It should be noted that the price declines derive from decreases in prices of raw materials around the world, which is an improvement in Israel’s terms of trade as an importer of raw materials. This raises the question of to what extent monetary policy should offset price declines derived from that. To the extent that we are talking about a one-off change in price levels, and to the extent that it does not have longer-term effects on inflation expectations, Bank of Israel policy does not attempt to offset these effects on price levels.
Forward guidance and unconventional tools: Until recently, the Bank of Israel avoided using forward guidance, among other reasons because in a small and open economy it is very difficult to forecast the factors that will affect policy in the future. Recently, in view of the expectation for continued moderate activity in the global economy, and with it, moderate demand for Israeli exports, the Monetary Committee was able to assess with a relatively high degree of certainty that the interest rate will remain low for a considerable period of time, and this assessment was noted in the monetary policy notice for November.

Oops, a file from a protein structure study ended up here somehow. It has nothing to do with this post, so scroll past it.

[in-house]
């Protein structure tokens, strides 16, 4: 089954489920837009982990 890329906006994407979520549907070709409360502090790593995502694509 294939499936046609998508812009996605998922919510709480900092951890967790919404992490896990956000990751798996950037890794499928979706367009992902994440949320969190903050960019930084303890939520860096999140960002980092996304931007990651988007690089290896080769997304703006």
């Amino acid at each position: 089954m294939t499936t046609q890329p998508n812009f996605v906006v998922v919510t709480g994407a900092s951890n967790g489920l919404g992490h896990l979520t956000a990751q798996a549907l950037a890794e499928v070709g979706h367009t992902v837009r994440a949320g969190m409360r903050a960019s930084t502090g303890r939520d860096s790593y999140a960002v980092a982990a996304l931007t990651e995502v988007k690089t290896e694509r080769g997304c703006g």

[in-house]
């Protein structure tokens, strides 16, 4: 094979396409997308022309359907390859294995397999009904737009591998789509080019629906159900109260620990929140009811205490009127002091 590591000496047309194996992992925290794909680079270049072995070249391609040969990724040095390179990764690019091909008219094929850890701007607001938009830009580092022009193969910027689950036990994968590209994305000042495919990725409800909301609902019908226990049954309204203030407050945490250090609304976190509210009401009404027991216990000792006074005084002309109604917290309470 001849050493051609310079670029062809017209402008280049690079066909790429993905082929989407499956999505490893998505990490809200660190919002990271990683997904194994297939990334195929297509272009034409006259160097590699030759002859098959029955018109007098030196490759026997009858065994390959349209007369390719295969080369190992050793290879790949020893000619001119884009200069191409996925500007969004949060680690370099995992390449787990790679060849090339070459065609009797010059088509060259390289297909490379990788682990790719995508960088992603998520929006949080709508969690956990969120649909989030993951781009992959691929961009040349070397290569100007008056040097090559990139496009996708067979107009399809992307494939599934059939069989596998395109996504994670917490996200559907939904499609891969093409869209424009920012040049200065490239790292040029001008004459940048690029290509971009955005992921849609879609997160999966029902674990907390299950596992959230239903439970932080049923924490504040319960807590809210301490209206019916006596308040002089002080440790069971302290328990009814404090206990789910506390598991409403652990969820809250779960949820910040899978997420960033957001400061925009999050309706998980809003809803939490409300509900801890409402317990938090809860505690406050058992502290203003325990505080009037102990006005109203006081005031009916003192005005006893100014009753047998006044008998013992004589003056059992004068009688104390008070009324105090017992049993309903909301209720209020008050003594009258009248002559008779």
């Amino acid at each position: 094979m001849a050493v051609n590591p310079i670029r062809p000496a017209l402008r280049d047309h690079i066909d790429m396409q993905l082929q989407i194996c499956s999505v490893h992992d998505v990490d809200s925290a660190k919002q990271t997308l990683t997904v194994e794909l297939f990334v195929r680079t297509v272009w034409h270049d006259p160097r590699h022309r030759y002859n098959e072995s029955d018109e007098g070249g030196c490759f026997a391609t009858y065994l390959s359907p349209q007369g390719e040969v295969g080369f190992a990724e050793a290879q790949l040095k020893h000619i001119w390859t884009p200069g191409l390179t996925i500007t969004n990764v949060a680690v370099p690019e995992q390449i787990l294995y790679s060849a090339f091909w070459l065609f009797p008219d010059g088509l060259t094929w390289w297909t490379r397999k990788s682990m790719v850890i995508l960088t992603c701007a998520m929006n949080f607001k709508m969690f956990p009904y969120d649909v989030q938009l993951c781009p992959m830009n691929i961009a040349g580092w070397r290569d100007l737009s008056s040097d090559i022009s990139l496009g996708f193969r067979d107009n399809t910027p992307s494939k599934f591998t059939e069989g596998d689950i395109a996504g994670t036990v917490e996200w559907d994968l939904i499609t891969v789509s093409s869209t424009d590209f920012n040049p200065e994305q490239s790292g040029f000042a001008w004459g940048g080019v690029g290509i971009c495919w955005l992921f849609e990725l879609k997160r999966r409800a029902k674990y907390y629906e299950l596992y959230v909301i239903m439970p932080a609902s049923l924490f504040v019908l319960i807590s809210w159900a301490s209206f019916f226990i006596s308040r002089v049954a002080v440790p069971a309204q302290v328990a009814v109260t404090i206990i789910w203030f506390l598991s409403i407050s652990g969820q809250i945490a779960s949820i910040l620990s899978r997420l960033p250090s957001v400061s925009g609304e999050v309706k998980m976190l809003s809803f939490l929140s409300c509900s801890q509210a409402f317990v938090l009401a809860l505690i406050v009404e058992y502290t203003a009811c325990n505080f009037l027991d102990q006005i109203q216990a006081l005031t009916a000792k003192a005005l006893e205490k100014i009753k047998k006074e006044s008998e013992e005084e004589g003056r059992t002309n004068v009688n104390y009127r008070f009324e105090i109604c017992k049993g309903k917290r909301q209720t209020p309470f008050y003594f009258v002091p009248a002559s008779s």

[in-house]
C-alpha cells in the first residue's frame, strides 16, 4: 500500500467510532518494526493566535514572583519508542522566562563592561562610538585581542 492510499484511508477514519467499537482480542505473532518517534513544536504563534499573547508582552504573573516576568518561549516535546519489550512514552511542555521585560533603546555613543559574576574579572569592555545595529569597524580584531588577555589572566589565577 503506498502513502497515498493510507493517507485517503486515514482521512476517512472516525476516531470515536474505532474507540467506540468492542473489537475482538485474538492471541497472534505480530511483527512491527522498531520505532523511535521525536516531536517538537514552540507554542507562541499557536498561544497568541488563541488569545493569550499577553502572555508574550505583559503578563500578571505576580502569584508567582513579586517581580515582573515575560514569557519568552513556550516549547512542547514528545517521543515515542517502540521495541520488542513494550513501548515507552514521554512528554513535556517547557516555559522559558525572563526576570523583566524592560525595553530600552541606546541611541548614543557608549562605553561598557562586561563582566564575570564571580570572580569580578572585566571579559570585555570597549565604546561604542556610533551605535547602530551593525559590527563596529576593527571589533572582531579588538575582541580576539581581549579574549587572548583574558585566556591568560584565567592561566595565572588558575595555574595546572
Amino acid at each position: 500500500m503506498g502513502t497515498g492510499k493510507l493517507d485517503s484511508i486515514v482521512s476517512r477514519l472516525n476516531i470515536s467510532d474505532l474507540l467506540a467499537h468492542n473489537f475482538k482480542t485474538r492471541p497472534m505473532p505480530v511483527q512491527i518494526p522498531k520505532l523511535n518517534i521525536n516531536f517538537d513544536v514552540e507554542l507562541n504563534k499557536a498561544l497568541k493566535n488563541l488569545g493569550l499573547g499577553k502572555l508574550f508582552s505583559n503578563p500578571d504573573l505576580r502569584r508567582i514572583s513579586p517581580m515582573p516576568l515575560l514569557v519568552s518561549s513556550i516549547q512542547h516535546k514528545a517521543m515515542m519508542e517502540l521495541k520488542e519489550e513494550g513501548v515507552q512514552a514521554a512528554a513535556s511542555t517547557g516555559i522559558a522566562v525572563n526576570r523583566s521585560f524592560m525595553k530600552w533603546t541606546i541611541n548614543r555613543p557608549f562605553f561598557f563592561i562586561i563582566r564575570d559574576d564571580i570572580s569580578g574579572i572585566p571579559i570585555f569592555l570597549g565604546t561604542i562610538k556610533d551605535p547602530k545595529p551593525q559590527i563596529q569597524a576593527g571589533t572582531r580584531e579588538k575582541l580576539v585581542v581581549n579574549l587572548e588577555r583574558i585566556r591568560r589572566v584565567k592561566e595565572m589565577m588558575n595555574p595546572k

In regard to additional, “unconventional” policy tools used by central banks to provide additional easing when the interest rate reaches near-zero levels, the Bank of Israel noted that they are included in the tools available to it, and they could be used if and when the Committee assesses that conditions are extraordinary and justify such use.
One of the side effects of accommodative monetary policy, which is required to support the return of the inflation rate to within the target range and to support employment, is the increase of asset prices, including home prices. As in other countries in a similar situation, one of the expressions of low interest rates and yields (for short and long terms) is investors searching for yield, which for us is reflected in an increase in demand for real estate. (Slide 4, Home prices and mortgage volumes)